|Carcinogenic aspects of protein phosphatase 1 and 2A inhibitors|
|Fujiki, H.; Suganuma, M. (2009). Carcinogenic aspects of protein phosphatase 1 and 2A inhibitors, in: Fusetani, N. et al. (Ed.) (2009). Marine toxins as research tools. Progress in Molecular and Subcellular Biology. Marine Molecular Biotechnology, 46: pp. 221-254. dx.doi.org/10.1007/978-3-540-87895-7_8|
|In: Fusetani, N.; Kem, W. (Ed.) (2009). Marine toxins as research tools. Progress in Molecular and Subcellular Biology. Marine Molecular Biotechnology, 46. Springer: Berlin. ISBN 978-3-540-87892-6. xiv, 259 pp., more|
|In: Müller, W.E.G. (Ed.) Progress in Molecular and Subcellular Biology. Marine Molecular Biotechnology. Springer: Berlin. ISSN 1611-6119, more|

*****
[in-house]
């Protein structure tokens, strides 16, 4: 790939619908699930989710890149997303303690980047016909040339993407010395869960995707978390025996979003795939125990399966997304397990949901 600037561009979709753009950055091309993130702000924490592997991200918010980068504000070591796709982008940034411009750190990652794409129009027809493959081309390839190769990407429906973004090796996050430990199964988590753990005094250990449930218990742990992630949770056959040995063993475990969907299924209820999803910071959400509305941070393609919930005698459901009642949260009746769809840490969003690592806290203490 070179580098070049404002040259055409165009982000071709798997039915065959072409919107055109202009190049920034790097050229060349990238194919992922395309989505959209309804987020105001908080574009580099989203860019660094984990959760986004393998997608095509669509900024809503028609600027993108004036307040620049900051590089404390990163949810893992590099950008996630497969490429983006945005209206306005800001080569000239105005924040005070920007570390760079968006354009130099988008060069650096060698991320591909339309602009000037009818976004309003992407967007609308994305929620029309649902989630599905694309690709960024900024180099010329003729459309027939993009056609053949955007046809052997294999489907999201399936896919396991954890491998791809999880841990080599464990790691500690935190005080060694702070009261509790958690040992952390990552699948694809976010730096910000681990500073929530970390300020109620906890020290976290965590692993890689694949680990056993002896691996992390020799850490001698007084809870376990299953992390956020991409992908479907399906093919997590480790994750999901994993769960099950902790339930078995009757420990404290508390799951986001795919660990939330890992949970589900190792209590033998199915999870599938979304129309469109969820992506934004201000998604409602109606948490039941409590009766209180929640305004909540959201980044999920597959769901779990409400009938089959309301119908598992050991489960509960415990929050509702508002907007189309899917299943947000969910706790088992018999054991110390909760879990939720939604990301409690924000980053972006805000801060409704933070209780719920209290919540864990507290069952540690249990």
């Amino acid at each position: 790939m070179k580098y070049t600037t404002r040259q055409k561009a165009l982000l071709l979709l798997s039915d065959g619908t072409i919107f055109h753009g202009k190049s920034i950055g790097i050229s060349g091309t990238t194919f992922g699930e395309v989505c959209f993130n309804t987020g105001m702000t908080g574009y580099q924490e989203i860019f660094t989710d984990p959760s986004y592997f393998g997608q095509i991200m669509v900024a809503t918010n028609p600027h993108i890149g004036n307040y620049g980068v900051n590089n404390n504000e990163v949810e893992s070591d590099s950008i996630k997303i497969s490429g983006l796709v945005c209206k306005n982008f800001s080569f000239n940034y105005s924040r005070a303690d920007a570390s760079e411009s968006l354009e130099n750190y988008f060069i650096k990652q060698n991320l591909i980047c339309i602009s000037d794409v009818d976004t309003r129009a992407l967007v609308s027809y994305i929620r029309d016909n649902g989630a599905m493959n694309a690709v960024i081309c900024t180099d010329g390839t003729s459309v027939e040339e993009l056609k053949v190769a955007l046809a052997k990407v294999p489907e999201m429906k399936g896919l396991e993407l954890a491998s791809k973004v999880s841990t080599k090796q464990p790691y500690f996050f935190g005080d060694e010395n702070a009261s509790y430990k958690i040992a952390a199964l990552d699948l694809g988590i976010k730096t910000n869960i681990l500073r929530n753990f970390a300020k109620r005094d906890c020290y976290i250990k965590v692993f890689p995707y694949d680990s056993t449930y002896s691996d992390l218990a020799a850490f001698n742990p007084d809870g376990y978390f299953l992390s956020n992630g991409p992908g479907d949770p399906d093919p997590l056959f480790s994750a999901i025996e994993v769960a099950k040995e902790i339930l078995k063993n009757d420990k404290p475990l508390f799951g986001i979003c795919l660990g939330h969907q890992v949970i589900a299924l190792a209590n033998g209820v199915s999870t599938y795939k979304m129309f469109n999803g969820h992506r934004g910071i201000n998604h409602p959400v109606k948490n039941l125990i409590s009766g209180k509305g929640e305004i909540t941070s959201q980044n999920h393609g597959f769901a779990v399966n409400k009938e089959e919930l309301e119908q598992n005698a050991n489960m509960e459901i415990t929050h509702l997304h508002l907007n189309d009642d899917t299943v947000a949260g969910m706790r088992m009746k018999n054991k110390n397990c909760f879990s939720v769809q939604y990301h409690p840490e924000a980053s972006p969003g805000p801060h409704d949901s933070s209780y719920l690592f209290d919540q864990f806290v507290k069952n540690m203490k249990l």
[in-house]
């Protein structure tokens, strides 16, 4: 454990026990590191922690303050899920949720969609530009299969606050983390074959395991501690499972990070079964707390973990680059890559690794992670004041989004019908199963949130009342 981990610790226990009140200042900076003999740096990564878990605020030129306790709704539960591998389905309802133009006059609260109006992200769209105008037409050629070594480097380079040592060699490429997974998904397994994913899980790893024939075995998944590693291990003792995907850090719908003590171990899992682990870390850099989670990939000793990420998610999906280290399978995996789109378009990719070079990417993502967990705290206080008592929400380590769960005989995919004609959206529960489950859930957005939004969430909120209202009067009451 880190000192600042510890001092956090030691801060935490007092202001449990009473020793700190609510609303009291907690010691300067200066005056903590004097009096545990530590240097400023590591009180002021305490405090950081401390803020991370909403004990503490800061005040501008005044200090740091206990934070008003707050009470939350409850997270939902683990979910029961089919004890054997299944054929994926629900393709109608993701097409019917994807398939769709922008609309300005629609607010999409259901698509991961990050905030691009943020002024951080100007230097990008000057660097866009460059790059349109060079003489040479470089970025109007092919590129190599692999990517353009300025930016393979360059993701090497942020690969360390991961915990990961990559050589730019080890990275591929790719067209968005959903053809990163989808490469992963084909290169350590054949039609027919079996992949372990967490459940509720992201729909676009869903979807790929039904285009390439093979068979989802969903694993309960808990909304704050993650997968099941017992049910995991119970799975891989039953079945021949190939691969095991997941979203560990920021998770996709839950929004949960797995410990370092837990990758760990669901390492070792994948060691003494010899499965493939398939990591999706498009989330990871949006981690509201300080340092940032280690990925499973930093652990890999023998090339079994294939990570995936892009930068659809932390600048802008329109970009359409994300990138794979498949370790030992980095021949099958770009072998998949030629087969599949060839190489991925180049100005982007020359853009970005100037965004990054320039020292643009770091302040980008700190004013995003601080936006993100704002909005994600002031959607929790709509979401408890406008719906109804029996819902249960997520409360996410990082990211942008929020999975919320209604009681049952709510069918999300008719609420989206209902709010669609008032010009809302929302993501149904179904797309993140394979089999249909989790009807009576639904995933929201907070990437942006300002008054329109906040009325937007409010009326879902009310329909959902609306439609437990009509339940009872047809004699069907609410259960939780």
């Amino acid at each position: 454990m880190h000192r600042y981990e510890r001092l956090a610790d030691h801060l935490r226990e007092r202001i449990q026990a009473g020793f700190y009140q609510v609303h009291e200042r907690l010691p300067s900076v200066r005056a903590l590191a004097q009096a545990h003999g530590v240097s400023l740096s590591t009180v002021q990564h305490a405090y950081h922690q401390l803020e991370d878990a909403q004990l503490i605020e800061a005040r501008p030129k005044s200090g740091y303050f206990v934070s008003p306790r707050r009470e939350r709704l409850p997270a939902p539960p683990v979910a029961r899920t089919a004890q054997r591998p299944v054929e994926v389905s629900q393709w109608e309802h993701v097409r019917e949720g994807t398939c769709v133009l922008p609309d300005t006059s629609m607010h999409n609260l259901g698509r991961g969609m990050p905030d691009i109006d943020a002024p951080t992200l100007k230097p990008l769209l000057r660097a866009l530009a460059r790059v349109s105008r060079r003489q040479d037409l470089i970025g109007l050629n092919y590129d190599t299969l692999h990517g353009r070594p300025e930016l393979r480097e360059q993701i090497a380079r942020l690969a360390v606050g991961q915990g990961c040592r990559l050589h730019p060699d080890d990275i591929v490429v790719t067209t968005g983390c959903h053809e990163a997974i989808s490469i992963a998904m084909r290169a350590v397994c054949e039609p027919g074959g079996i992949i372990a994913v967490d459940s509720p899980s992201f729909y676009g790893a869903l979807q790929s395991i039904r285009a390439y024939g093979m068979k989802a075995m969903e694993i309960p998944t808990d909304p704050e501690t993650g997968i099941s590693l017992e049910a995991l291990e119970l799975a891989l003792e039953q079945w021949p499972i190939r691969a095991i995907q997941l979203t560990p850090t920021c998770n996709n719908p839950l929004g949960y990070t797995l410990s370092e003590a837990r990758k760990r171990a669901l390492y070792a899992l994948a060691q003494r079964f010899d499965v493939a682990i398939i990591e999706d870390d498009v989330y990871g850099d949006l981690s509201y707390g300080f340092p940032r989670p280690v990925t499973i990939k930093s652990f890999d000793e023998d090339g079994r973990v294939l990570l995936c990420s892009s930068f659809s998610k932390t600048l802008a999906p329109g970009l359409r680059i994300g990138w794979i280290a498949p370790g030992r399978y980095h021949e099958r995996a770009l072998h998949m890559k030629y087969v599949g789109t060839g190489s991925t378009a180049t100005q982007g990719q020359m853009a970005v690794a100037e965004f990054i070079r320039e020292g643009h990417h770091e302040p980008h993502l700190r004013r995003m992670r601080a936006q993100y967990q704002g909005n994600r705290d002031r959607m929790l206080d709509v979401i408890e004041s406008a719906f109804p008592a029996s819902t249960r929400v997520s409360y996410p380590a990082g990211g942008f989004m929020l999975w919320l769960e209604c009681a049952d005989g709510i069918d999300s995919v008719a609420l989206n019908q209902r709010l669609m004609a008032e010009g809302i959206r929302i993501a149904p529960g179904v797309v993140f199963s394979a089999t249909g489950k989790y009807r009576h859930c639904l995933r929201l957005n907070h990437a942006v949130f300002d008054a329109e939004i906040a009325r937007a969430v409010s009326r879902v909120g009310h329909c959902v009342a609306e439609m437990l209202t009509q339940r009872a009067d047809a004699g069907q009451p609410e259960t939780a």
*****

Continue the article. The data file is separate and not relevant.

Okadaic acid is functionally a potent tumor promoter working through inhibition of protein phosphatases 1 and 2A (PP1 and PP2A), resulting in sustained phosphorylation of proteins in cells. The mechanism of tumor promotion with oka-daic acid is thus completely different from that of the classic tumor promoter phorbol ester. Other potent inhibitors of PP1 and PP2A – such as dinophysistoxin-1, calyculins A–H, microcystin-LR and its derivatives, and nodularin – were isolated from marine organisms, and their structural features including the crystal structure of the PP1-inhibitor complex, tumor promoting activities, and biochemical and biological effects, are here reviewed. The compounds induced tumor promoting activity in three different organs, including mouse skin, rat glandular stomach and rat liver, initiated with three different carcinogens. The results indicate that inhibition of PP1 and PP2A is a general mechanism of tumor promotion applicable to various organs. This study supports the concept of endogenous tumor promoters in human cancer development.